The BattleTechHumongous Mecha wargame has rules to allow the 'Mechs to pick up arms and limbs that have been shot off other 'Mecha (although, there's nothing stopping a 'Mech using its own amputated leg, come to that).
If your 'Mech has hands and is in a forest hex — hey, insta-club! Sure, it's only good for one use, but they're like Doritos: crunch all you want, they'll make more.
The Orks of Warhammer 40,000 have their entire civilisation based around this (and getting More Dakka). Everything is improvised, and everything is a weapon.
An Imperial assassin of the Eversor temple was once assigned to eliminate a planetary governor and his family after it was discovered that the colonial leader was financing pirate raids against his neighbors. Attacking during a family festival, the assassin ended up butchering all three hundred and seventeen members of the governor's clan, ages ranging from one hundred and forty-two to three weeks old, though he had to resort to using a silver soup spoon and a butter knife before he was finished.
The annihilator pattern of the Predator tank originated as this, ironically. It was the result of a long ranged long fang assault against a group of chaos space marines, where they were unable to get in range with their lascannons, and the predator destructor they had at hand were not an effective enough tank-hunting weapon. So what do they do? Rip out the weapons of the tank and link their lascannons there instead! While the Adeptus Mechanicus were enraged at even thinking of modifying their tanks, the pattern soon grew in popularity, and soon became one of the most popular predator patterns in the 41st millenium once other chapters started copying this idea.
The Apocalypse datasheet for the Land Raider Ares has a backstory a bit like this. The Dark Angels (I think) were bogged down in siege warfare (which doesn't answer why they didn't just have their strike cruiser torpedo the enemy fortress into scrap), and they had the techpriests build them a weapon designed to penetrate the rubble-strewn defenses. A day after the Areses were deployed, with their heavy flamethrowers, epic machine guns, and massive short-ranged artillery weapon, the enemy surrendered.
In a similar vein, The Stormsword and Stormblade variants of the Shadowsword were made as "improvised" variants of the famous tank. The Stormsword was made when a Shadowsword tank had it's Volcano Cannon destroyed and was rendered ineffective in an urban combat situation, so the tech priest jury-rigged the powerful Hellhammer Siege Cannon in place of the Volcano Cannon, which turned out to be exceptionally useful in urban combat situations and causing it to be elevated into an official variant after the conflict. The Stormblade was made in response to a number of Forge Worlds that were not in favour with Mars (the seat of the Adeptus Mechanicus) not being allowed access to the Shadowsword's Volcano cannon, and so Forge World Ryza (a Forge World known for it's mastery of plasma technologies) mounted a massive Plasma Blast Gun onto the Shadowsword's frame and distributing it to the less favourable Forge Worlds as an alternative to the Shadowsword.
In the spin-off game Necromunda, there's a grappling hook, which "Is not really a weapon, but it's inevitable that someone will want to use it as one." It's the same strength as a normal gun.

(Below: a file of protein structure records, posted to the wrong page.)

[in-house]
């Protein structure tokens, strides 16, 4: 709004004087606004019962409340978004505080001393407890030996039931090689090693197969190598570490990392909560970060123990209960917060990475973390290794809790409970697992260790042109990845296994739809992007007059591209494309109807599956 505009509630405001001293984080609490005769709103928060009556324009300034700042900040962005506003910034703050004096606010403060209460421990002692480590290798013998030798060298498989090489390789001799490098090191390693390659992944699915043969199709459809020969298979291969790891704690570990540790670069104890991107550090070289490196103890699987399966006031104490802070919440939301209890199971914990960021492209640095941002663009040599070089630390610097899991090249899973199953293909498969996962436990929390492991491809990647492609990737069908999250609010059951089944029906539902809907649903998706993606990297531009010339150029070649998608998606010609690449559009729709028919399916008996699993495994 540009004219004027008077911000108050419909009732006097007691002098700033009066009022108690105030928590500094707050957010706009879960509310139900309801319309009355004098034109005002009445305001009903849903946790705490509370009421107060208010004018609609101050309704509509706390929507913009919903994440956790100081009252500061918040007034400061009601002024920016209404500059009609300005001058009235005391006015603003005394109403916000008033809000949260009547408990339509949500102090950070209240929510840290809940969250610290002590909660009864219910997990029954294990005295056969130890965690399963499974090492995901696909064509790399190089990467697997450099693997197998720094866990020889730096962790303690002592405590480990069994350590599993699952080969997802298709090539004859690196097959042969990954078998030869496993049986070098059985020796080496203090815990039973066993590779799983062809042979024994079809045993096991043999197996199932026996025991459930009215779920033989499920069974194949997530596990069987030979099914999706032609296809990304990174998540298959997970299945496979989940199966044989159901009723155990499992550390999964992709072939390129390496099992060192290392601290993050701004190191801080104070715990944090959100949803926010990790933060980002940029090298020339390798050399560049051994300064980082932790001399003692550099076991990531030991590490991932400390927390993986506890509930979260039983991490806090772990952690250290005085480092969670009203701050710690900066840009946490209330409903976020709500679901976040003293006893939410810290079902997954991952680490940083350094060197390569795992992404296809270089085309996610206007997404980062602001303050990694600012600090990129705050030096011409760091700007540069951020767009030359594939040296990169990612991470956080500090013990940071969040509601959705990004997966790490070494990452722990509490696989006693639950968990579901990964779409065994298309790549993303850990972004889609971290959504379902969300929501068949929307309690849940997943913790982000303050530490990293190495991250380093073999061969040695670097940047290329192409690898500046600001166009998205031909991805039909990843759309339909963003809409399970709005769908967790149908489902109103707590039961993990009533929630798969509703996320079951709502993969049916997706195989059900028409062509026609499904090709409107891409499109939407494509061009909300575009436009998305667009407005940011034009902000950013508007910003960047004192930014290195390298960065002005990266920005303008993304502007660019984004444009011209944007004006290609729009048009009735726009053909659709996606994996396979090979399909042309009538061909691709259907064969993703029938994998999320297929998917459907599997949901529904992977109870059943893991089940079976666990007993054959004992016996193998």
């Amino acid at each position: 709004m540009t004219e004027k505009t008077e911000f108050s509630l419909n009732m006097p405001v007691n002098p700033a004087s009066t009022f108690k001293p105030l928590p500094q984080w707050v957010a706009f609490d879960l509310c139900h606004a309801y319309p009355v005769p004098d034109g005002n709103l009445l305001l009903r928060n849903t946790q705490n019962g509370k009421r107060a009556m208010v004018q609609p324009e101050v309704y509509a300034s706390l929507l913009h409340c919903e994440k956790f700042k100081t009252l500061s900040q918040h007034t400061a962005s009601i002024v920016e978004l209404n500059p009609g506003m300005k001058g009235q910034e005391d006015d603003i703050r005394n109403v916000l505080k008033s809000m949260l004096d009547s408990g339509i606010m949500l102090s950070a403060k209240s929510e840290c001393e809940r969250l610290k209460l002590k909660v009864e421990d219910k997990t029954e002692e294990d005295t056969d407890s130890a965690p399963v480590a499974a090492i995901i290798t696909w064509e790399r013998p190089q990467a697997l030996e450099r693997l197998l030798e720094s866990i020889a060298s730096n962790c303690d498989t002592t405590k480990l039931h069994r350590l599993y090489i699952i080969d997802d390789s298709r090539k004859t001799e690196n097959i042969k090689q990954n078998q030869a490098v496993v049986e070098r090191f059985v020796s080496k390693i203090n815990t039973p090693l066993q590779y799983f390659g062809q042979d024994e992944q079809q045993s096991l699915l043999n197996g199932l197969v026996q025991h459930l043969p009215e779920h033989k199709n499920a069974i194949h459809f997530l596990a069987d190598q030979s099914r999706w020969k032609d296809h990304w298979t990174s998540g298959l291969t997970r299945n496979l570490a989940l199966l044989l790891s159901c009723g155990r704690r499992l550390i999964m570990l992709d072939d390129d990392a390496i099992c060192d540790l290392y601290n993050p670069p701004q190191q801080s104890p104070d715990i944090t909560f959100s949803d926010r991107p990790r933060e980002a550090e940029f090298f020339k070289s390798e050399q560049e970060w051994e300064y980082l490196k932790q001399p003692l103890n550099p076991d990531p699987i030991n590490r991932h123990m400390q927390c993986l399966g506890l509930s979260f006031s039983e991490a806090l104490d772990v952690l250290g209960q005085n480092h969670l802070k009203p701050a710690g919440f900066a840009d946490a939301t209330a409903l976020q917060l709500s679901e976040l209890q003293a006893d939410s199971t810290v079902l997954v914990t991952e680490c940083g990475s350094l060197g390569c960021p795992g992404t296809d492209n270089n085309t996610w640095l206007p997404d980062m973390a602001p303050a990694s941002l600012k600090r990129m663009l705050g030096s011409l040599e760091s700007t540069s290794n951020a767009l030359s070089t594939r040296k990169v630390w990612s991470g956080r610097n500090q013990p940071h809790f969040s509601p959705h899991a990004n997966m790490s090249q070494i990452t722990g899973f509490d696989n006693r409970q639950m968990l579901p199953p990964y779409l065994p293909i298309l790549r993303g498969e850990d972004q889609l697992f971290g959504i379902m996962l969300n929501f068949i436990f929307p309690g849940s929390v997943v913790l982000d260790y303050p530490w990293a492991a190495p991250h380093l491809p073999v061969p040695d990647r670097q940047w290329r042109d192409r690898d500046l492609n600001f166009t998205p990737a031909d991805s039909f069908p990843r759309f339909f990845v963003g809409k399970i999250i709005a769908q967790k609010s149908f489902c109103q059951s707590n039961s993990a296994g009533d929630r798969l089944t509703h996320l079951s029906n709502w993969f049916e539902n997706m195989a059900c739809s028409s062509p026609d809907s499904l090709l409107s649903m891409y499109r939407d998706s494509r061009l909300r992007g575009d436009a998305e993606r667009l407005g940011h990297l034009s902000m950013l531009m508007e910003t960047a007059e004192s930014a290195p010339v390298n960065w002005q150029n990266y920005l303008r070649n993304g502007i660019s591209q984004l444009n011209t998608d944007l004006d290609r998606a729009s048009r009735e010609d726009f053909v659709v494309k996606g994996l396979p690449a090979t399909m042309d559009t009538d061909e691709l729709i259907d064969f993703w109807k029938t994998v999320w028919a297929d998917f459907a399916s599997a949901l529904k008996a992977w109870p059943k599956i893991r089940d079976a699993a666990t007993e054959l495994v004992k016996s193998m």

The battery pack for the ubiquitous Lasgun can be heated in an open flame to overcharge it and thrown as an impromptu grenade. However this is discouraged as 1.) the battery pack is infinitely rechargable and can use something as simple as sunlight, so it's usually a better idea to use it for it's intended purpose as a gun magazine and 2.) it is considered destroying imperial property and the Imperium does not look kindly upon destroying their property.
In the Urban Arcana setting for D20 Modern, there is an advanced class called the Street Warrior that gains proficiency with improvised weapons and at later levels can do extra damage as if it were a size category larger.
In fact, most roleplaying games allow characters to wield anything they can reasonably lift as weaponry. Generally, however, unless the item was designed to be a weapon, the attack is penalized.
In In Nomine, Malakites of Creation (and any other Angel with their Choir Attunement) explicitly have the ability to pick up anything and use it as a weapon, the effectiveness determined by their stats rather than the object in question, the explanation being "they fight creatively." Naturally, this leads to plenty of Once Killed a Man with a Noodle Implement.
In Scion, a character with sufficient Epic Strength can use anything ranging from a motorcycle to a nuclear aircraft carrier as such.
Scion's pseudo-progenitor Exalted has a lot of the same, only in one case, it's so much cheesier. In 2nd ed, the core rulebook's set of Exalted, the Solars, have their titular martial arts style, Solar Hero Style, have a minor focus on improvised weapons. The Lunar Exalted are much, much worse. Not in Lunar Hero Style, but because anything they can pick up, they can make a perfect attack with using one of their Charms (a perfect attack just hits, unless you use a perfect defense to stop it). Including doing so with improvised versions of weapons they have absolutely no idea how to actually use in the first place. For Full Moon Lunars under their anima effect, this includes picking up decent-sized buildings and hurling them so very hard that the attack is unblockable and undodgable. Or as a melee weapon. Or, if you have a ballista on hand, as a ballista bolt, even if you don't know the first thing about siege artillery.
Meanwhile, a good chunk of the Exalted types get Melee and Thrown Charms. Under the right circumstances, these can apply to dessert forks and fruit. Similarly, the Sidereal Exalted get an Archery Charm that allows them to turn anything shorter than their arm — such as a table leg, a handful of sand, or a shout — into an arrow, granting that arrow properties of the material you used (you aim for someone's face with a sand arrow, they're gonna be blinded).